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This is a simple example that shows how we can maintain backwards compatibility in a plugin for data that used to be stored in post meta but is now stored in a taxonomy term. When this change was made, a new `edd_get_commission_status()` function was introduced, but before this function existed, the status was retrieved by calling `get_post_meta…
* Filters get_post_meta() to ensure old commission status checks don't fail
* The status for commission records used to be stored in postmeta, now it's stored in a taxonomy
* @access private
* @since 2.8
* @return mixed
function eddc_filter_post_meta_for_status( $check, $object_id, $meta_key, $single ) {
if( defined( 'EDDC_DOING_UPGRADES' ) ) {
return $check;
if( '_commission_status' !== $meta_key ) {
return $check;
if( has_term( 'paid', 'edd_commission_status', $object_id ) ) {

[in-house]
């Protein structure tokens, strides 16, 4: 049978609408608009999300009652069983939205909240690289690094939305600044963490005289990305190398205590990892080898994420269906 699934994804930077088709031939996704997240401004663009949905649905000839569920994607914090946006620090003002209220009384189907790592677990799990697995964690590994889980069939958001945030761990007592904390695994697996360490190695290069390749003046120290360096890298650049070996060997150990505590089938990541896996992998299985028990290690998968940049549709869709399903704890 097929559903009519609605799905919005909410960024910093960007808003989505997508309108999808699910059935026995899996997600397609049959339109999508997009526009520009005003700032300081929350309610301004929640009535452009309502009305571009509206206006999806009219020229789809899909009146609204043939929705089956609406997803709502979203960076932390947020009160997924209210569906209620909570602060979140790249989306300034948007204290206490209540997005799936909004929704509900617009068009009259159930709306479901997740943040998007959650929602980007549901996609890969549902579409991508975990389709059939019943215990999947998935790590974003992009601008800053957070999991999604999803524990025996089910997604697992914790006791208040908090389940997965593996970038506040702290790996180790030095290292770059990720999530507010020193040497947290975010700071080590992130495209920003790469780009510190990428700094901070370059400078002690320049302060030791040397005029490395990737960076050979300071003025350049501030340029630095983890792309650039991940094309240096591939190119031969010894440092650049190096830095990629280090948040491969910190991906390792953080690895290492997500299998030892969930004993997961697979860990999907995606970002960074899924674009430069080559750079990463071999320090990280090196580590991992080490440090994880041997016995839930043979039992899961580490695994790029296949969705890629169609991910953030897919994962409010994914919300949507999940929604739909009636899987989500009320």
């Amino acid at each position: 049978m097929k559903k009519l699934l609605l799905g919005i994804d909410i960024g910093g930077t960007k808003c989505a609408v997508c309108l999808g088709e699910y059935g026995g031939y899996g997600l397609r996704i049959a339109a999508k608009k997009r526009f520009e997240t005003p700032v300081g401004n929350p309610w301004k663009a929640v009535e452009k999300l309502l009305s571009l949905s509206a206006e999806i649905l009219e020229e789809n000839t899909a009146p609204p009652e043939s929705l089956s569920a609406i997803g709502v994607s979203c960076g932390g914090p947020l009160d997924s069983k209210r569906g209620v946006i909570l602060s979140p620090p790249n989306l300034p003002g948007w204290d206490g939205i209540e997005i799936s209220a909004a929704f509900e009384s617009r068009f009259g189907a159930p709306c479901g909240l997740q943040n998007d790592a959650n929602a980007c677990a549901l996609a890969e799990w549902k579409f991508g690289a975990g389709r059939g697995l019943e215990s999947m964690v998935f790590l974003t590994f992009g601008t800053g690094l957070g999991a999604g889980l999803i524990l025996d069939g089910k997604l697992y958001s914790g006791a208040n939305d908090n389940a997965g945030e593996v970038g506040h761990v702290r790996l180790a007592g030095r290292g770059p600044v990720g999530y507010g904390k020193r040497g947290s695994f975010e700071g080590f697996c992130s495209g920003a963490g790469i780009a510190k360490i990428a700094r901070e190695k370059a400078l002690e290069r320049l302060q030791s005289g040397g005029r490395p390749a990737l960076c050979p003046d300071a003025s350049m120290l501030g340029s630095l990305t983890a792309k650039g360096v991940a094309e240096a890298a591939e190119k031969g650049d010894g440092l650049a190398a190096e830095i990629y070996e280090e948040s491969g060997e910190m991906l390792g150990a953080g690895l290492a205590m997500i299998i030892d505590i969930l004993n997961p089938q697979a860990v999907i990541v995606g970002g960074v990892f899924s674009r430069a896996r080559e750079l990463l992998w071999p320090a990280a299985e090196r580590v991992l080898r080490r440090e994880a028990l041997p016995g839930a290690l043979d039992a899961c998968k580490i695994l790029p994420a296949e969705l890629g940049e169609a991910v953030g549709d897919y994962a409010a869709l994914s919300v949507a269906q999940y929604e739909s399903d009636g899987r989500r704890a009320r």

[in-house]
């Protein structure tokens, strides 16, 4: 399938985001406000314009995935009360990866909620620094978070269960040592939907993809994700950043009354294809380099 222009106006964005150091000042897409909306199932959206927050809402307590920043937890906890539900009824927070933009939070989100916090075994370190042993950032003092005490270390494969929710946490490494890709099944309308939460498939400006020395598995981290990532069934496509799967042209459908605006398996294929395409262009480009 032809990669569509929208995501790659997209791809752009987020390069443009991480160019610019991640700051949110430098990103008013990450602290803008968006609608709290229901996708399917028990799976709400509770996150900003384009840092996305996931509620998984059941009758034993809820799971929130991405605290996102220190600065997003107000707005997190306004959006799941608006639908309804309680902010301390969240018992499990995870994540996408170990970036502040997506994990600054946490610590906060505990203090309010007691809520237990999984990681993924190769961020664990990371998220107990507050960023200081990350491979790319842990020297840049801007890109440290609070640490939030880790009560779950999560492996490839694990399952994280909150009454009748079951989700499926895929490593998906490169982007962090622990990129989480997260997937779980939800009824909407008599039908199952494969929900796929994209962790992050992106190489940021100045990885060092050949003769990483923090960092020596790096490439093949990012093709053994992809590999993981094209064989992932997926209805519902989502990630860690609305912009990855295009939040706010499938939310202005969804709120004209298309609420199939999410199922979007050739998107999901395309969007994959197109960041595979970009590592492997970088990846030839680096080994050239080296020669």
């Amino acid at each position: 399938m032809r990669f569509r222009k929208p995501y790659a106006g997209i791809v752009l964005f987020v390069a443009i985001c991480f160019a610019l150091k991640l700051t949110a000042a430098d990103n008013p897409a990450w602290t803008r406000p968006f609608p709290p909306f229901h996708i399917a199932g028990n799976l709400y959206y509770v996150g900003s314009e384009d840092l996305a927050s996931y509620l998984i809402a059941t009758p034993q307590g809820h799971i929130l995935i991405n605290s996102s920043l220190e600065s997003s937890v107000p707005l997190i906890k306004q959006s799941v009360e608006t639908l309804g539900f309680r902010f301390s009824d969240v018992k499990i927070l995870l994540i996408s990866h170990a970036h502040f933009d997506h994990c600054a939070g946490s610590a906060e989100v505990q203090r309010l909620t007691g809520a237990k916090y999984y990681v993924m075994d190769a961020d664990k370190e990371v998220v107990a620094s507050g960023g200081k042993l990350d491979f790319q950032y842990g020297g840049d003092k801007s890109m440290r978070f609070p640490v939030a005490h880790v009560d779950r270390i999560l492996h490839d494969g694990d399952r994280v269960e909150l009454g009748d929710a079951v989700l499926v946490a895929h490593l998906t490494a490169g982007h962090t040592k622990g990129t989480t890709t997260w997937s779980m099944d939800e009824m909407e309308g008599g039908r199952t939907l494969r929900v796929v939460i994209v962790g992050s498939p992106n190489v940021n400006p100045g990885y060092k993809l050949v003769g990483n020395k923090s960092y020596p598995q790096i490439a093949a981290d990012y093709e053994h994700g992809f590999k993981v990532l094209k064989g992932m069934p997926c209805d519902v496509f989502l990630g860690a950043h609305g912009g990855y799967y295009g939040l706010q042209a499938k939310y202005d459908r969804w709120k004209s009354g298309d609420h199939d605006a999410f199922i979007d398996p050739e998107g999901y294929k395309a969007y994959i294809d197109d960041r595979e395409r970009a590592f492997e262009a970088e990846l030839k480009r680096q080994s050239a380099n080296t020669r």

return 'paid';
} else {
return 'unpaid';
add_filter( 'get_post_metadata', 'eddc_filter_post_meta_for_status', 10, 4 );
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engelen commented Jul 7, 2014

An unusual but nonetheless very interesting approach! Have you covered updating post meta as well (shouldn't be a big deal)? I do think this should be accompanied by some sort of error message being logged indicating that some updating needs to be done (and possibly display a message in the admin panel for that). I'm not sure what I think about the approach in general, this is quite an intrusive way to maintain backwards compatibility.

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@engelen I haven't though you could definitely take a similar approach.

I wouldn't advise this method unless you know there will be plugins that break when changes are made.

This is a good example of why we should always consider writing an "API" for our plugins that offers the "official" way to retrieve and set data for the plugin. By doing that, we give ourselves the freedom to change how / where the data is stored without breaking the code that other developers have written on top of our platforms.

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